The protests, coming after Japan purchased the disputed Senkaku Islands, known as Diaoyu in China, to which countries claim as sovereign territory, are believed to be the worst in years. Japan finalized a deal to purchase three of the islands from their private owner last week.

The move was likely taken to prevent tensions with China from escalating further after the outspoken governor of Tokyo, Shintaro Ishihara, said that he planned to buy them for development. However, when Prime Minister Yoshiko Noda took a hardline position when he reiterated that the islands are Japanese territory, both historically and from international law, nationalists in China were outraged.

China’s Foreign Ministry spokesman Hong Lei denounced the sale as illegal and said that China would take “necessary measures” to defend its sovereignty. Soon, two Chinese surveillance ships were seen around the islands, resulting in Japan mobilizing its Coast Guard. A few days later, six Chinese surveillance vessels were reported briefly entering Japanese waters. On Monday, a flotilla of up to 1,000 Chinese fishing boats was believed to be on their way to the islands.

American defense secretary Leon Panetta was in Japan over the weekend and announced an agreement to deploy a second radar on Japanese territory in order to beef up its missile defense systems. Panetta said that the system was meant as a defense to North Korean missiles but China believes that it is pointed against it.

Panetta arrived in Beijing on Monday and was scheduled to meet with Chinese vice president and leader in waiting Xi Jinping on Wednesday.

In the meantime, Japanese companies are halting business temporarily on the mainland as a result of the protests. Canon said that it would close its factories. Honda, Mazda and Nissan announced similar measures. Sony is said to be discouraging nonessential travel to China while popular Japanese retailer Uniqlo is closing stores too.

All sides are bracing for what happens on Tuesday, the anniversary of the Manchurian Incident of September 18, 1931. On that day, Japan staged an explosion on a Japanese owned railway which led to Imperial Japan’s invasion and occupation of China.

The protests may be orchestrated by the Chinese government as part of its longtime practice of whipping up nationalism, usually against Japan, to serve its geopolitical aims. Accordingly, the authorities allow Chinese nationalists to vent their anger for a period of time before putting an end to the unrest. By preventing the demonstrations from getting out of control, they allow the public to let off some steam and keep the protests from eventually threatening the Communist Party itself.

According to Caixan, a respected Chinese newspaper, the protesters are mainly males in their twenties and thirties. Its reporter approached one of the policemen guarding the protest route and asked if it was all right to take part without a permit, which the government requires. The policeman said that it was fine since “the organizer” had a permit. But when the reporter asked if it was okay to protest about corruption in China, the policeman said no. Only protests related to the Diaoyu Islands were permitted.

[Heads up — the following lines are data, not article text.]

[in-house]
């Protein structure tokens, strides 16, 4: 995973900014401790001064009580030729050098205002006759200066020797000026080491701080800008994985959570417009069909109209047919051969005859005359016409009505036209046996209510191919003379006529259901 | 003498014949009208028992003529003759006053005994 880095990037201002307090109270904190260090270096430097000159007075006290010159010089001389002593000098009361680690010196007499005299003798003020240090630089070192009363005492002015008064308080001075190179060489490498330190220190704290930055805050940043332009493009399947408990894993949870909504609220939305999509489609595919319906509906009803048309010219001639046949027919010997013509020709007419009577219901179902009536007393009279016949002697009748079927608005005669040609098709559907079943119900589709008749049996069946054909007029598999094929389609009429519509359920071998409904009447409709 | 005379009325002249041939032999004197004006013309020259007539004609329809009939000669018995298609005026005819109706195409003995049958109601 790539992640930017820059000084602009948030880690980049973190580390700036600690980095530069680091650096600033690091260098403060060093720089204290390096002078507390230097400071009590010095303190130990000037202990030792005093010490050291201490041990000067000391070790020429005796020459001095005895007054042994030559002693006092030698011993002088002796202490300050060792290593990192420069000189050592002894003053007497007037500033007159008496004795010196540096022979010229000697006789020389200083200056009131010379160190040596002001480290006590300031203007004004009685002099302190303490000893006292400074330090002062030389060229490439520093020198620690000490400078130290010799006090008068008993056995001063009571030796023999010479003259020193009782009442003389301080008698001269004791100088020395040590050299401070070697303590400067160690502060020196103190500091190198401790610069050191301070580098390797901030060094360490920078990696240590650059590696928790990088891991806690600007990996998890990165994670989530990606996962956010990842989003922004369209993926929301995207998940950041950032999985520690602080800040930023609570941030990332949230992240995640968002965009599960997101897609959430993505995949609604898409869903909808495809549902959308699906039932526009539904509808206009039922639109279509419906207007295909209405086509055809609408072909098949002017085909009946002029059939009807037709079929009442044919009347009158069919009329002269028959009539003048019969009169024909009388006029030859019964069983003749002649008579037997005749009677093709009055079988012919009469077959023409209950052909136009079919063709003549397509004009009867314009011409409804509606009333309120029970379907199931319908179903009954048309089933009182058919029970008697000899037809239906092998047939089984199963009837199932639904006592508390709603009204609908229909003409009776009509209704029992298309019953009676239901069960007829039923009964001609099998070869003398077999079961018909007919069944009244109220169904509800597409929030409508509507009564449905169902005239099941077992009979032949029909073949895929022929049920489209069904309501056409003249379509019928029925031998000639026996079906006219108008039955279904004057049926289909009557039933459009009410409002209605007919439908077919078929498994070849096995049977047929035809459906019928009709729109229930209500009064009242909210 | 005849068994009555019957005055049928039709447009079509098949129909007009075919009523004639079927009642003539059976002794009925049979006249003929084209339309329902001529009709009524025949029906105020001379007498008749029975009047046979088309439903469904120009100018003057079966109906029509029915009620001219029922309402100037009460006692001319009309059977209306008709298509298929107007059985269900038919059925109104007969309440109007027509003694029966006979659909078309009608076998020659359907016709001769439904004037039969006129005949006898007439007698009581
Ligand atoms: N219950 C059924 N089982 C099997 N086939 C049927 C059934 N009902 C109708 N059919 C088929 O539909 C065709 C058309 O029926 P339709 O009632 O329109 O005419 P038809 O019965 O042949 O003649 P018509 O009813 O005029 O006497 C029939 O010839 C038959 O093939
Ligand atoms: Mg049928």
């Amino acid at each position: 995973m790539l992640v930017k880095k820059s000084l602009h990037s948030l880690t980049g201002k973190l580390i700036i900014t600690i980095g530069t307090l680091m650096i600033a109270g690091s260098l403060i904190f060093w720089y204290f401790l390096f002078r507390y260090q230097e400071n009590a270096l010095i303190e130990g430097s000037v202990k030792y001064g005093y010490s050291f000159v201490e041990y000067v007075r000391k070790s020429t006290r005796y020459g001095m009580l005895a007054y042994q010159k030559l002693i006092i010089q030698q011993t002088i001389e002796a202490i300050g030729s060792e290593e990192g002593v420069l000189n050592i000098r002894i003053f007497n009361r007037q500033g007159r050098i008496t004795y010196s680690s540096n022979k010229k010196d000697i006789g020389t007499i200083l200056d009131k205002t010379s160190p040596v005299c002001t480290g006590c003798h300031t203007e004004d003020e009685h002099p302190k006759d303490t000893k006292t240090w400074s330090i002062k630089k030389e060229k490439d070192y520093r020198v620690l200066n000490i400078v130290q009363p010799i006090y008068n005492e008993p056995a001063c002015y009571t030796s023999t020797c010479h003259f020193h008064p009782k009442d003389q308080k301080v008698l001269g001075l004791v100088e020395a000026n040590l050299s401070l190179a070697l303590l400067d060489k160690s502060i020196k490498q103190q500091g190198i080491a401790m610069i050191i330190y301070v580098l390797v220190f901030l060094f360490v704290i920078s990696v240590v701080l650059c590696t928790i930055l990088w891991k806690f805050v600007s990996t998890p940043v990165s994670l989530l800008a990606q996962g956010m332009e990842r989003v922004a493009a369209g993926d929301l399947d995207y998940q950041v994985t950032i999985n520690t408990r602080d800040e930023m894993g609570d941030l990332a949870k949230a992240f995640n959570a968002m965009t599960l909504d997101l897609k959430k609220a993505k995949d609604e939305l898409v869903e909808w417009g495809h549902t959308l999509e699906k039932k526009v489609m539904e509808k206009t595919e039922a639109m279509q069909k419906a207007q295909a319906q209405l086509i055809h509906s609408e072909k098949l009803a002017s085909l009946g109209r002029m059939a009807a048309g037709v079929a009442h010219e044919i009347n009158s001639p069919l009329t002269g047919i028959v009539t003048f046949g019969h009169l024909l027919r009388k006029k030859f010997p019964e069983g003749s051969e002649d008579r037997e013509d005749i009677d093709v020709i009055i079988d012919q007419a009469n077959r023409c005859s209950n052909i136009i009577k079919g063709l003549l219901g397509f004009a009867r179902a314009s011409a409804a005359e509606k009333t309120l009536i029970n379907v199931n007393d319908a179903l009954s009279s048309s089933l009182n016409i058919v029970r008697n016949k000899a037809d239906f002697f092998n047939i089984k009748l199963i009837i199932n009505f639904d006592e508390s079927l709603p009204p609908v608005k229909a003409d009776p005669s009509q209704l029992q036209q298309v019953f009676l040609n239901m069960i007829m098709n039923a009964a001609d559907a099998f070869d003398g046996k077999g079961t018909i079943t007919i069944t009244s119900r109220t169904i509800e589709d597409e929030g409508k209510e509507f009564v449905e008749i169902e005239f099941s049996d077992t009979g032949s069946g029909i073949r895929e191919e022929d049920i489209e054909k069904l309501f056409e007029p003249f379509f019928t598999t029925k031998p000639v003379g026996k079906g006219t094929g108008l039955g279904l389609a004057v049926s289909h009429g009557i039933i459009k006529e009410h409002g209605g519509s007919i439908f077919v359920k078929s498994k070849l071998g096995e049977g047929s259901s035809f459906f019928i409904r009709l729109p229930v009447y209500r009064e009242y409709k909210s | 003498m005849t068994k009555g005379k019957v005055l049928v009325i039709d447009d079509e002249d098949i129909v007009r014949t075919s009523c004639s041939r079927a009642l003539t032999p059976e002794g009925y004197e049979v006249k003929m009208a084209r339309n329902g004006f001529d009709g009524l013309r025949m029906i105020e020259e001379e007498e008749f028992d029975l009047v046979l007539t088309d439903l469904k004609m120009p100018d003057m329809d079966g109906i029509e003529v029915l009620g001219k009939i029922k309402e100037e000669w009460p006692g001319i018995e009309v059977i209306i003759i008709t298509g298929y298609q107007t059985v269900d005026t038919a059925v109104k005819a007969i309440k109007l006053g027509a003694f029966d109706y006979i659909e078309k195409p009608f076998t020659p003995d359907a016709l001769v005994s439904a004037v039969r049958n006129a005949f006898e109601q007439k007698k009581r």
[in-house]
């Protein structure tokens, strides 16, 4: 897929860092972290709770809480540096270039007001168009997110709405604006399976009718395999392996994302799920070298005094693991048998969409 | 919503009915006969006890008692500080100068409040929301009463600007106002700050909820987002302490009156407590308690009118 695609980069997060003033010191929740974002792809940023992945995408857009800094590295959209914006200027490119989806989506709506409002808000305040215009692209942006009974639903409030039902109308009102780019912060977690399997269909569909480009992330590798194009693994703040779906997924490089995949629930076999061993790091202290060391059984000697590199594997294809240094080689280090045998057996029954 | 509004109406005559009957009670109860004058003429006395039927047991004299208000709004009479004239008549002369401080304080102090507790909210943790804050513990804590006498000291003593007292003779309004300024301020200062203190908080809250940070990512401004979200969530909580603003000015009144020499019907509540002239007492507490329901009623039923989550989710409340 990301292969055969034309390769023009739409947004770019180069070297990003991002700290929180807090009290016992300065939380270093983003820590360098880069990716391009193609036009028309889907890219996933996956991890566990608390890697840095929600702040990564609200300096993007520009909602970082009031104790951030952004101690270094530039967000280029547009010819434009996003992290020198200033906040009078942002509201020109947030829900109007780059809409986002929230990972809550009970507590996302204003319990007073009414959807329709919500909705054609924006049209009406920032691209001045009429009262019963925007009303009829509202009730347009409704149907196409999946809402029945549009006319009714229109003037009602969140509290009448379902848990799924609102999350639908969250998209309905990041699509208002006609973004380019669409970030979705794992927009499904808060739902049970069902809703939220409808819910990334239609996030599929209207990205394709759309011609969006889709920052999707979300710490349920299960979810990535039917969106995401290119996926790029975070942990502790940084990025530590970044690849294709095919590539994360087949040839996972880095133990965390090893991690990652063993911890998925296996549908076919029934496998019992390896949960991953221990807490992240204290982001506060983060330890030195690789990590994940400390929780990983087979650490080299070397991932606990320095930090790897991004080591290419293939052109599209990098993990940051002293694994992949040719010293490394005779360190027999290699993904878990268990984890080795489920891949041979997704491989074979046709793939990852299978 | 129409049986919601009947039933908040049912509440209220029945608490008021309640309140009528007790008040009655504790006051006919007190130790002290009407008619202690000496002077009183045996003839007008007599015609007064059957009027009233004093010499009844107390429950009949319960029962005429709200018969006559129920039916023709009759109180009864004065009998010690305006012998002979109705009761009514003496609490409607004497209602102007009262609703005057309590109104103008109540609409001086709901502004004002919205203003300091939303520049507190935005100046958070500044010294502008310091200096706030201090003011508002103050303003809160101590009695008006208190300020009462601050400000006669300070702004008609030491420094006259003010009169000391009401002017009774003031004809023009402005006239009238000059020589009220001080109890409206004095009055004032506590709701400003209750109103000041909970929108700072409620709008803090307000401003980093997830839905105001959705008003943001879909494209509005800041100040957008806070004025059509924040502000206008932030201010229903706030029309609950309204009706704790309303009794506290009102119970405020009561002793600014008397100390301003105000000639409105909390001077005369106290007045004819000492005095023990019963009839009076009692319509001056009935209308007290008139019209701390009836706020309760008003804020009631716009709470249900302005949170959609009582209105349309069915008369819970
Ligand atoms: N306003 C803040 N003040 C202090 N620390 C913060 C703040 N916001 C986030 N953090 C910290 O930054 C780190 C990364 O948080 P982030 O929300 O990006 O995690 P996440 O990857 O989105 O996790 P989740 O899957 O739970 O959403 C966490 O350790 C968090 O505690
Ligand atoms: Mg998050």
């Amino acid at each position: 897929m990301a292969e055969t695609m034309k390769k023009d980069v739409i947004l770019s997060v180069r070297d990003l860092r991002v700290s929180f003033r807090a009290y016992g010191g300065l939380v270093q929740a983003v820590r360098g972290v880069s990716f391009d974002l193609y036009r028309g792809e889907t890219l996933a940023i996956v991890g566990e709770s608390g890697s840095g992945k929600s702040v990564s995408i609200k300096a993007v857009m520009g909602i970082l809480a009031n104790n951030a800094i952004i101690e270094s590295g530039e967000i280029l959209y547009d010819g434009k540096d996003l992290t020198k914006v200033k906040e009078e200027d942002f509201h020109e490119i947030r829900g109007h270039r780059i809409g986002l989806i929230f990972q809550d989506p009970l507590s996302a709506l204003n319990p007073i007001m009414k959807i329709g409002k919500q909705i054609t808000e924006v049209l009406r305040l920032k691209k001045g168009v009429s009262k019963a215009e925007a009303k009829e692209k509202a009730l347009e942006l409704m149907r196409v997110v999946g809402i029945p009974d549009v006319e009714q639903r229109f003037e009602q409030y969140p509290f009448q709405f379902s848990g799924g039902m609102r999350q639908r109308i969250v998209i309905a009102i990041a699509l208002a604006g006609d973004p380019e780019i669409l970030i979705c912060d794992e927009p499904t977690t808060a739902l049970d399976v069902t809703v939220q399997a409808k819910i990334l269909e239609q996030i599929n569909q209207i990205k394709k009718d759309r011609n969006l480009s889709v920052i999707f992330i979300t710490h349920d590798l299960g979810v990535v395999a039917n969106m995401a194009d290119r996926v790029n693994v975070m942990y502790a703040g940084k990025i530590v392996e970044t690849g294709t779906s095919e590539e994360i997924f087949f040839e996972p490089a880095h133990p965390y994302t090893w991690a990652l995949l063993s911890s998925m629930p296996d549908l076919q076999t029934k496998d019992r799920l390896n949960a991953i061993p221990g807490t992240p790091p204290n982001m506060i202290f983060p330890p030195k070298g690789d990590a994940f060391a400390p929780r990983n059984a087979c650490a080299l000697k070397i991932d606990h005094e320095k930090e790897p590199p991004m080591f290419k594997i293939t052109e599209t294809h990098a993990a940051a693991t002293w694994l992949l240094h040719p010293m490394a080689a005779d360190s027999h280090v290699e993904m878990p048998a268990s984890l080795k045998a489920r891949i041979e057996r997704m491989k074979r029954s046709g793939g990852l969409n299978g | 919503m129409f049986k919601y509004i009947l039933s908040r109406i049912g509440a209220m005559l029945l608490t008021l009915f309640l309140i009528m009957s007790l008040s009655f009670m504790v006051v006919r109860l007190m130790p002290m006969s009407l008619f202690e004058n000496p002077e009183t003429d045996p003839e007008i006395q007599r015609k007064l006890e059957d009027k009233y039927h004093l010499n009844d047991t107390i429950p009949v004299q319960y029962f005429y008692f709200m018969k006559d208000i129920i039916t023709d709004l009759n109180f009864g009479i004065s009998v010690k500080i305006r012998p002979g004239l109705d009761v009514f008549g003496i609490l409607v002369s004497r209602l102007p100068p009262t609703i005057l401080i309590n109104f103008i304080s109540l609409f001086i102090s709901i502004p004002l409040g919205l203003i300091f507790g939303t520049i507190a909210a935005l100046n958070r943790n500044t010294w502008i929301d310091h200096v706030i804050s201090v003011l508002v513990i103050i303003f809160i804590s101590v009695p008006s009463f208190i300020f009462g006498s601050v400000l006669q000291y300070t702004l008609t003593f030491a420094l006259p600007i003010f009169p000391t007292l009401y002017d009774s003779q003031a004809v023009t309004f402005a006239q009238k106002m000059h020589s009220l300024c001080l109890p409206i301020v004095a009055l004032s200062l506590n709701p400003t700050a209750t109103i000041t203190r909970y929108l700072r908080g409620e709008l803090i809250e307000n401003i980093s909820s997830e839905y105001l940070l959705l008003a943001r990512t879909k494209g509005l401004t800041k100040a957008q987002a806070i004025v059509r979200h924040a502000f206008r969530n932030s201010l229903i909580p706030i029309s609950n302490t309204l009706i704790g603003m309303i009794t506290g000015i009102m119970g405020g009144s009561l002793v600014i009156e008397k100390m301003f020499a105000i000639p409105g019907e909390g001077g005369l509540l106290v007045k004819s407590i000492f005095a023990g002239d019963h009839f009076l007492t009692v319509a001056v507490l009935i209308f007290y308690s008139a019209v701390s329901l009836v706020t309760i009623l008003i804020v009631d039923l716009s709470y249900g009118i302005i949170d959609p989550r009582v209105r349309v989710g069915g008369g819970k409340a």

China’s Shadow Looms Over Clinton’s Asian Trip

Secretary of State Hillary Clinton arrived in China on Tuesday for two days of meetings with top officials where she is expected to discuss a wide range of issues including the disputes between China and its neighbors over uninhabited islands in the South China Sea.

Clinton is on an eleven day, six nation trip to Asia that could be her last if she steps down at the end of the Obama Administration’s first term.

The visit is meant to convoy the United States’ commitment to the economic and security issues in Asia encapsulated in what the administration has dubbed the Asian “pivot.” The countries that Clinton visits highlight the strategic competition for influence that is underway between China and the United States in the region. Read more “China’s Shadow Looms Over Clinton’s Asian Trip”

Banking Scandal Exposes Split in Vietnam Leadership

Vietnam has been rightly recognized as one of the hottest markets by global investors since its đổi mới policy of market reforms was instituted in the late 1980s. It has taken great strides in transforming itself from a wartorn country thirty years ago to one of the Asian Tigers. Lately however, Vietnam has hit a speed bump from bad economic policies seemingly resulting in a split within the Communist Party. These differences, culminated last week in the arrest of a prominent businessman, have sent shock waves through the country with rumors rife of additional arrests.

The 2000s were heady times for Vietnam as its gross domestic product averaged 7 percent annual growth, foreign direct investment flowed into the country and it joined the World Trade Organization. The euphoria began to wilt after the government, in a bid to stimulate greater growth in the economy, clung to expansionary monetary policies too long which caused inflation to spiral out of control. Inflation peaked at 23 percent in August 2011 before falling to 8.3 percent in May of this year.